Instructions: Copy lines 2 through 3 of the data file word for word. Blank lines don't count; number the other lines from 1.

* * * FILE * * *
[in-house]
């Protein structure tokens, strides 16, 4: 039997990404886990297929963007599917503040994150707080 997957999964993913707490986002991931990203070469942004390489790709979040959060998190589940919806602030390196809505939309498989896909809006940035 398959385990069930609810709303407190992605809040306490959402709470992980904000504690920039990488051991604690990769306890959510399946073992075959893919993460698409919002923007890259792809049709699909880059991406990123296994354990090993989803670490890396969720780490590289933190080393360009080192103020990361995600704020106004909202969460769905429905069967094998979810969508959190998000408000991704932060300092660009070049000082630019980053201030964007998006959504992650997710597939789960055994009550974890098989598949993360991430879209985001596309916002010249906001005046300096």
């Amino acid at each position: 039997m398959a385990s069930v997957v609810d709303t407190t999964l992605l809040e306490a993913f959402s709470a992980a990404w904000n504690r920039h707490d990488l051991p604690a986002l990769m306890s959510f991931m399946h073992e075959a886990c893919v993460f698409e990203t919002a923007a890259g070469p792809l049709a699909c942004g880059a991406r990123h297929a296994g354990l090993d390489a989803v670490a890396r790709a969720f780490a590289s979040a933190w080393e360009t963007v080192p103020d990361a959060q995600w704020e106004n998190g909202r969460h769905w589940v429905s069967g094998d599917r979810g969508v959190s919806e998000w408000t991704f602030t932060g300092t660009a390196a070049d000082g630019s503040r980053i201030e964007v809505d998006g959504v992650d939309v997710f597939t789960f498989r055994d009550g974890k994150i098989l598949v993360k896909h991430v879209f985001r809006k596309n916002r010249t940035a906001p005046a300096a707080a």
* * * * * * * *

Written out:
């Protein structure tokens, strides 16, 4: 039997990404886990297929963007599917503040994150707080 997957999964993913707490986002991931990203070469942004390489790709979040959060998190589940919806602030390196809505939309498989896909809006940035 398959385990069930609810709303407190992605809040306490959402709470992980904000504690920039990488051991604690990769306890959510399946073992075959893919993460698409919002923007890259792809049709699909880059991406990123296994354990090993989803670490890396969720780490590289933190080393360009080192103020990361995600704020106004909202969460769905429905069967094998979810969508959190998000408000991704932060300092660009070049000082630019980053201030964007998006959504992650997710597939789960055994009550974890098989598949993360991430879209985001596309916002010249906001005046300096």
């Amino acid at each position: 039997m398959a385990s069930v997957v609810d709303t407190t999964l992605l809040e306490a993913f959402s709470a992980a990404w904000n504690r920039h707490d990488l051991p604690a986002l990769m306890s959510f991931m399946h073992e075959a886990c893919v993460f698409e990203t919002a923007a890259g070469p792809l049709a699909c942004g880059a991406r990123h297929a296994g354990l090993d390489a989803v670490a890396r790709a969720f780490a590289s979040a933190w080393e360009t963007v080192p103020d990361a959060q995600w704020e106004n998190g909202r969460h769905w589940v429905s069967g094998d599917r979810g969508v959190s919806e998000w408000t991704f602030t932060g300092t660009a390196a070049d000082g630019s503040r980053i201030e964007v809505d998006g959504v992650d939309v997710f597939t789960f498989r055994d009550g974890k994150i098989l598949v993360k896909h991430v879209f985001r809006k596309n916002r010249t940035a906001p005046a300096a707080a």